NOVATO (KPIX) — Adam Wright adopted Frida, an 8-month-old English golden retriever, last November during the pandemic. She became his near-constant companion as he worked from home.
“Living alone was quite tough during the pandemic so it was nice to just have someone else around,” Wright said.
Now, as more people return to the office, many pandemic pet parents face the prospect of leaving their pet home alone after they’ve been together almost 24/7.
“She hasn’t been home alone a lot so I need to work on that a little bit and I haven’t been away too much,” Wright said.
Training classes to help pets and their parents cope with the transition are filling up.
At Marin Humane in Novato, dogs learn to get along with other people and other pets — socialization many young pups have not had while sheltered at home. They also learn to deal with separation anxiety.
Ann Glasscock-Ryan oversees Marin Humane’s behavior and training classes and she offers a simple test.
“If they’re really attached to you and you go out to check the mailbox and they’re sitting by the door panting, whining and fussing, they’re probably not going to do well if you leave for eight hours,” she explained.
Glasscock-Ryan says you should gradually build up your pet’s comfort level with being alone.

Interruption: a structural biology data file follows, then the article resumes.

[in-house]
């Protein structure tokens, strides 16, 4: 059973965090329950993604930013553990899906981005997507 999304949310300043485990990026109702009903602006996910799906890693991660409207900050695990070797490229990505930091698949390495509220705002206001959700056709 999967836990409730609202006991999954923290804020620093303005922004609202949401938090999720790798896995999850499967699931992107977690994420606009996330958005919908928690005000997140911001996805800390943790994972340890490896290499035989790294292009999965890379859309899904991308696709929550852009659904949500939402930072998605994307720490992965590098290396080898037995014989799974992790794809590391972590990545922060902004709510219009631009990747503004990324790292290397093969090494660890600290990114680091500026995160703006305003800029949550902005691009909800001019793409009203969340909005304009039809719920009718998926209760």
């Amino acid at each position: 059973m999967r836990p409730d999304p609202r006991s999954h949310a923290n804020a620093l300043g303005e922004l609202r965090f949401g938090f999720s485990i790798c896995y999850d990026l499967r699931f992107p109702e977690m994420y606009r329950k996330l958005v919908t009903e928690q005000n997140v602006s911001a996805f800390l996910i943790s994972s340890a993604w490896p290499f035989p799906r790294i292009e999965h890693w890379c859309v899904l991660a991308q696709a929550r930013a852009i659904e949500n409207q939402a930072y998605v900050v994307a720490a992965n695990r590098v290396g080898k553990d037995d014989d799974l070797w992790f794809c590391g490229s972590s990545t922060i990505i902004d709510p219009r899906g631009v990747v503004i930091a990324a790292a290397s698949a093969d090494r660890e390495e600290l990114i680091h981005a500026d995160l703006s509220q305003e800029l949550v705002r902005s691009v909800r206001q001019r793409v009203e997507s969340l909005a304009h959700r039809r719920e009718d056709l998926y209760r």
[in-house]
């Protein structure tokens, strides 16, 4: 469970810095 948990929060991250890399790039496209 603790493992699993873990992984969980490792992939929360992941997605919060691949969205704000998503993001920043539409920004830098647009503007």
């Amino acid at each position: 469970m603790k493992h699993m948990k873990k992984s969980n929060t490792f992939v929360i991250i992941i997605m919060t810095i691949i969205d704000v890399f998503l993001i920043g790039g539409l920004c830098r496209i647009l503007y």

Don’t just leave them at home for eight hours, start small.
“Don’t make a big production of coming and going. We don’t want to make a big fuss ’cause it amps them up,” she said.
Tasha Suda, lead dog trainer at the Peninsula Humane Society and SPCA, teaches classes and does consultations and instructional videos on a YouTube channel.
She added this advice: “If you’re afraid they’re going to destroy things, keep them enclosed in a smaller space that’s safe for them.”
While you’re gone, use puzzle toys to keep your pet busy. You can put kibble or treats into a Kong toy. It will take them time to get to the food and challenge their minds as well.
Suda scattered treats in a snuffle mat.
She said, “With the snuffle mat, we can place some treats in there, making it easy so the dog can find them.”
Trainers say you should exercise your pets so they’re tired and likely to nap.
Have a dog-walker come in to break up the day and use technology.
“Set up a camera so you can keep an eye on them, talking to them. There’s all sorts of great options,” Glasscock-Ryan said.
Lindsay Lockhart and her husband are training and socializing their puppy, Tortilla, so she’s ready for doggy daycare.
“We want her to have a good time and not get kicked out,” Lockhart said.
Finding care isn’t always easy, according to Wright.
“It’s been tough finding dog walkers that have availability in my neighborhood or doggy daycares that can take new dogs,” he said.
Trainers say it’s important to go through the process of preparing your pet ahead of time so they’ll feel OK knowing that staying in their home alone for a few hours does not mean they’ll be alone forever.